FORT KNOX, Ky.- Three hundred 4th Regiment Cadets gathered to listen to their welcome brief by Brig. Gen John Evans, the new Commanding General for Cadet Command and Fort Knox, June 21.
The Basic Camp Cadets started their evening filing into Olive Theater, a large beige auditorium. Once Evans arrived the Cadets stood at attention and then shouted their regiment motto ‘All or nothing’ before returning to a rested position in their seats. Both Alpha and Bravo companies have separate mottos, but this regimental motto was chosen minutes before Evan’s arrival.
“This is a test for you,” he started. “This is an opportunity for us to see what you are made of. It is an opportunity for us to decide if we want you in our army.”
The Cadets remained in silence, their respect for Evans leaving them immobile.
Evans later provided the Cadets key rules for them to remember both while at camp and while they continue their journey toward a career as military officers.
“I have three really basic rules,” he said. “You probably won’t have to write them down, you probably will remember them.”
Shuffling sounds were followed by the dry sound of paper sliding across paper as they prepare to take notes anyway. The first and only noise to have come from Cadets since entering rest.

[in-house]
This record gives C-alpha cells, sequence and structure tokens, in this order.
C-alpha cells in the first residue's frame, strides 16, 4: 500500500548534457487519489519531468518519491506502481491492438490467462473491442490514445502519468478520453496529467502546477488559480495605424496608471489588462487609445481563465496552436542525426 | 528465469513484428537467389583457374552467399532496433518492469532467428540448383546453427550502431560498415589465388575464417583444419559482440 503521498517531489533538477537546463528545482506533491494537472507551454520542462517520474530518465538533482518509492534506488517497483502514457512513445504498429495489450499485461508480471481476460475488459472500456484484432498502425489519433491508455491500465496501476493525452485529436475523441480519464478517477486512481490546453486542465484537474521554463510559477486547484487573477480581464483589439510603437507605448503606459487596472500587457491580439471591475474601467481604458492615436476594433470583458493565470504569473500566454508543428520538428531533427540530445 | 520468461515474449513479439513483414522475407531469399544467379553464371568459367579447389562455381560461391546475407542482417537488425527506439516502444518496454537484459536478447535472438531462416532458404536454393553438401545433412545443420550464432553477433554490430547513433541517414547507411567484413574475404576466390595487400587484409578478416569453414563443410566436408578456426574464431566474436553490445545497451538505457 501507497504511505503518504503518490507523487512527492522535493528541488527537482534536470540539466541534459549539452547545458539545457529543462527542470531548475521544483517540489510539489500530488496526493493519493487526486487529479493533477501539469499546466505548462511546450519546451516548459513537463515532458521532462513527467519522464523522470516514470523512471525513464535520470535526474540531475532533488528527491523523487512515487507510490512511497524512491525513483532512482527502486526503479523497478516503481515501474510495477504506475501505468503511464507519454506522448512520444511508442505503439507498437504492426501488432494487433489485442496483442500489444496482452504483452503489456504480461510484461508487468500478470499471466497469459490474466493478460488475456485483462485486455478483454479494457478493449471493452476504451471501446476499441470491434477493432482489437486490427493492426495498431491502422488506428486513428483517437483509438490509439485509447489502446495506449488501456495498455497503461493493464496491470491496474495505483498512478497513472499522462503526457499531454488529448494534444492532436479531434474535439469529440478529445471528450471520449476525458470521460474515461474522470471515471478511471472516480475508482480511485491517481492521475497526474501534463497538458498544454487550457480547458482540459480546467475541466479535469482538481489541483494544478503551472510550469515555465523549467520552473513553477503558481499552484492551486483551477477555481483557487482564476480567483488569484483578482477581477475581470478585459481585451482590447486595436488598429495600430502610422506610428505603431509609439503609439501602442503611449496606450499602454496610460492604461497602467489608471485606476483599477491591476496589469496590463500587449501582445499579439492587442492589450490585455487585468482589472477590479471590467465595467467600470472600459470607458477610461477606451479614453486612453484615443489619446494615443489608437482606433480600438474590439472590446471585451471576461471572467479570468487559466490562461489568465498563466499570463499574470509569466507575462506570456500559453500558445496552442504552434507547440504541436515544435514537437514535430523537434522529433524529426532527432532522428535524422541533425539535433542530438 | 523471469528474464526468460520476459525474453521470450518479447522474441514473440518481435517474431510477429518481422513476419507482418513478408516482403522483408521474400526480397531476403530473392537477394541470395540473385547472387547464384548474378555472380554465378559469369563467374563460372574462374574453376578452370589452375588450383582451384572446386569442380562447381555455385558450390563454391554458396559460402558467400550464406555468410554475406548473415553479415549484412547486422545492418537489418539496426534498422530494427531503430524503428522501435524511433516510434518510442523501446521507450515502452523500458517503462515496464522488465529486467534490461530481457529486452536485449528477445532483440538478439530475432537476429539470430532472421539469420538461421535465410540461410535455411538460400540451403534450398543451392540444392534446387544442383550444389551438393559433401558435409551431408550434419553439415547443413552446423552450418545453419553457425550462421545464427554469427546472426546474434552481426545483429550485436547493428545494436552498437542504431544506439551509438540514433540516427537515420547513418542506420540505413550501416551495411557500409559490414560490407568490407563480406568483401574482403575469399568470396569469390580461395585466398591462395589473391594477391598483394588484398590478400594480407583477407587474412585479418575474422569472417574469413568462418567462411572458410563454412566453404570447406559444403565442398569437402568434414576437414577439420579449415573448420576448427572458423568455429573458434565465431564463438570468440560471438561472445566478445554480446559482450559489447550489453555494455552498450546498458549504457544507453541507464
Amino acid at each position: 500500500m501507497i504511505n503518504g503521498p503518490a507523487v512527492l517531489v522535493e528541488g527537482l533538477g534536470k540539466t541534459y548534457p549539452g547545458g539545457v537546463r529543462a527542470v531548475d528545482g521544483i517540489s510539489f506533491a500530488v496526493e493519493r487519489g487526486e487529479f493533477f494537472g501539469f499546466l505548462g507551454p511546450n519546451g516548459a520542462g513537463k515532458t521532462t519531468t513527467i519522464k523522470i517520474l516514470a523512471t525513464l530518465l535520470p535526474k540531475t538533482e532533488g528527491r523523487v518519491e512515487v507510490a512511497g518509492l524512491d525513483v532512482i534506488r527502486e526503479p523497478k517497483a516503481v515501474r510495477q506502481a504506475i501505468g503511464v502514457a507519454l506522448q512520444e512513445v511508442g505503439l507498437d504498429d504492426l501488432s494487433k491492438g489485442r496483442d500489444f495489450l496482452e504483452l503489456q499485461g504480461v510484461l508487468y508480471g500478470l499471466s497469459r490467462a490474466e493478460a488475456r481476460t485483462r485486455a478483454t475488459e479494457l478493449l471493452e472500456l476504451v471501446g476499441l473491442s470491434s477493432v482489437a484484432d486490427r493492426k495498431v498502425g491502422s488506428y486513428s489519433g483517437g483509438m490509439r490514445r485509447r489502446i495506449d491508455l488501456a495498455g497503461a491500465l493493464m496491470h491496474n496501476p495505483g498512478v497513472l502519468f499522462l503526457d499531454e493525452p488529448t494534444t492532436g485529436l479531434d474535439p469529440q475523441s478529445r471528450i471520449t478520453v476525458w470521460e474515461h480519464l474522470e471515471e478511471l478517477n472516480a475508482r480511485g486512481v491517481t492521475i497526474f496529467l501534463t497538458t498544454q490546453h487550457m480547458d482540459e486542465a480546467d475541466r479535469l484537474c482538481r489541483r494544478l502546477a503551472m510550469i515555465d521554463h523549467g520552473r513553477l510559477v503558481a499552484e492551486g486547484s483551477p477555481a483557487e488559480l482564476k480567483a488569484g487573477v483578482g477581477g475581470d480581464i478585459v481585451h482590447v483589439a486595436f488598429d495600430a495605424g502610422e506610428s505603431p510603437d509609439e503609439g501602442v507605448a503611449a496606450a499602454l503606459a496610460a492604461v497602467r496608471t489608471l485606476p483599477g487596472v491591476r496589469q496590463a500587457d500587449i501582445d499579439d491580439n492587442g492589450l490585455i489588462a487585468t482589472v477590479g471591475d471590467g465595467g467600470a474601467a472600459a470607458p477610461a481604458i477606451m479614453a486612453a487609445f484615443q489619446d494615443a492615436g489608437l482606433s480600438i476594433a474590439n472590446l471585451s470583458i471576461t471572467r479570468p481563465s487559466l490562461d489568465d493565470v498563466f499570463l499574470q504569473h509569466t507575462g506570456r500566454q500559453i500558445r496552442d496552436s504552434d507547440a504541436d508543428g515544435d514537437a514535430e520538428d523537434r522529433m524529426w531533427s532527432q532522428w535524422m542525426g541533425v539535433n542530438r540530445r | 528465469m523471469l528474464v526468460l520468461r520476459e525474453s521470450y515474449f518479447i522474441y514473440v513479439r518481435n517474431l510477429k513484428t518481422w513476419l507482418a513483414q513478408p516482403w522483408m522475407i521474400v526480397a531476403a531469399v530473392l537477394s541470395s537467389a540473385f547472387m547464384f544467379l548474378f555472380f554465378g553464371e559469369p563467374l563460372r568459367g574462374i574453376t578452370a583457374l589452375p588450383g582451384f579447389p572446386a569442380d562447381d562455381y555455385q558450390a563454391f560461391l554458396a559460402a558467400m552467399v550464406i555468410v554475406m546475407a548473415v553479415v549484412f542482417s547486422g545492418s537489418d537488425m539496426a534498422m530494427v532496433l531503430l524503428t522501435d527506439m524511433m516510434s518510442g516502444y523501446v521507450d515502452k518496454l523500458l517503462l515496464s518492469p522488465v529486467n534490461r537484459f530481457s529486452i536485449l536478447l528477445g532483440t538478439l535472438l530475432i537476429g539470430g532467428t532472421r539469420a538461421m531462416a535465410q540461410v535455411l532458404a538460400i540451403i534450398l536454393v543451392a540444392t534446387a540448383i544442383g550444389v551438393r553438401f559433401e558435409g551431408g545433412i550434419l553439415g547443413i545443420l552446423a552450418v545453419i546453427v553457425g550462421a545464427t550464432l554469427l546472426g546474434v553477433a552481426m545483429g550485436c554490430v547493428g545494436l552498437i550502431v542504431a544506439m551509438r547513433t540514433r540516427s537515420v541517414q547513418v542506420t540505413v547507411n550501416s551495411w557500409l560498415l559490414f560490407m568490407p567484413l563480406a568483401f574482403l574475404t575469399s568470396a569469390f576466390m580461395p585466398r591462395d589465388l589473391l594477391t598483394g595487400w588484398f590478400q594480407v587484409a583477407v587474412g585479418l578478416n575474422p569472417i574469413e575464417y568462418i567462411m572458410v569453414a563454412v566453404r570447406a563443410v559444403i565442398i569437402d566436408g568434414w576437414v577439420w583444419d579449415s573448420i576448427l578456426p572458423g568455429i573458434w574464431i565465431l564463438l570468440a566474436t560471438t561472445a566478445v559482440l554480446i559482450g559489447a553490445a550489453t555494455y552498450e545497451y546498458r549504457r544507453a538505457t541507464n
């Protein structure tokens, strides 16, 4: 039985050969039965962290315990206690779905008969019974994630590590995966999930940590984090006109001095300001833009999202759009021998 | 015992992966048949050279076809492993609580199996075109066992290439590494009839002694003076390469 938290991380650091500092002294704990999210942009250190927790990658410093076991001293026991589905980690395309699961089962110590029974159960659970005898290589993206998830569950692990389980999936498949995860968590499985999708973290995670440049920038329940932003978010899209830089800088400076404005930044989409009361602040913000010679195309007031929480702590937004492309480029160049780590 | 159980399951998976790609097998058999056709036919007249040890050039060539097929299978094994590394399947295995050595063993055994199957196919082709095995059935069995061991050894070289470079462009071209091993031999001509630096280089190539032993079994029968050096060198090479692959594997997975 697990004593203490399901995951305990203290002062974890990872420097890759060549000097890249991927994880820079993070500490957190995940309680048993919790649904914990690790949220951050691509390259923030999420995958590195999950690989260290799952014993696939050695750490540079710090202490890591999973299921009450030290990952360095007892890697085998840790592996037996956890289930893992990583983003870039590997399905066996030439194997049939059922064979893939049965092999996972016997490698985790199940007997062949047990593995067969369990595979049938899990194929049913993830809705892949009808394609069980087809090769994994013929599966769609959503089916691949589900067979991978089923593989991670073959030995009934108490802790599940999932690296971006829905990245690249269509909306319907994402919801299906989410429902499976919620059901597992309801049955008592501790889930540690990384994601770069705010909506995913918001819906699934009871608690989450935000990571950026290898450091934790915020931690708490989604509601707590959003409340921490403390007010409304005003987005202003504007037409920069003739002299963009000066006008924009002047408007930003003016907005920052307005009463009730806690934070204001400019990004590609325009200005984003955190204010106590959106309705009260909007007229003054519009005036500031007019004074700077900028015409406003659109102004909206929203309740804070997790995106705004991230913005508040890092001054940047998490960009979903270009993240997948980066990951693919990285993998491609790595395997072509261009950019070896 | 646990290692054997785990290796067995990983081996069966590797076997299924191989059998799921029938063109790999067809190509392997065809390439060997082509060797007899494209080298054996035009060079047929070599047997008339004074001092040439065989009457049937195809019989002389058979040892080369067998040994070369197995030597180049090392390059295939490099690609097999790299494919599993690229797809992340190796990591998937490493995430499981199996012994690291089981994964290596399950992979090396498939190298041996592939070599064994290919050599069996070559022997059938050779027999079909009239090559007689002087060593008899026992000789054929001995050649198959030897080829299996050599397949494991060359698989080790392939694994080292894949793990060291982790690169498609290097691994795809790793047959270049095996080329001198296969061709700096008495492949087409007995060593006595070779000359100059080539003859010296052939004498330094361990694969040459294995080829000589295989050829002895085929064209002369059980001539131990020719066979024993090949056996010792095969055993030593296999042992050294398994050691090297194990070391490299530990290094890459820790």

Rule 2: Treat Everyone with Dignity, Respect at all Times
The Cadets were told to act as good humans, to respect all individuals they come across during their time on base including Cadets, Cadre and civilians. “Do the things that are consistent with our army values,” Evans clarified.
Rule 3: Remember the Four Attributes of a Good Leader
1. Aware, Leaders are Aware
2. Available, Leaders are Available
3. Action-Oriented, Leaders are Action-Oriented
4. Accountable, Leaders are Accountable
Evans used examples from pop culture and real life heroes to highlight each trait as he went over them.
Rule 1: Always Fly the Plane
Always fly the plane is a metaphor for being able to push aside the negative and distracting parts in someones life in order to focus on the mission ahead.
“It means always work the problem ahead of you,” said Evans. “Don’t get distracted by those things on the peripheral. Solve the problem in front of you, so you can move to the next obstacle.”
To end his welcome Evans asked Cadets to consider donating blood if given the opportunity. A trauma victim can need 40 or more units of blood to survive.
“I can remember being in Iraq and Afghanistan,” he closed. “One of my pilots needed 52 units of blood one night.”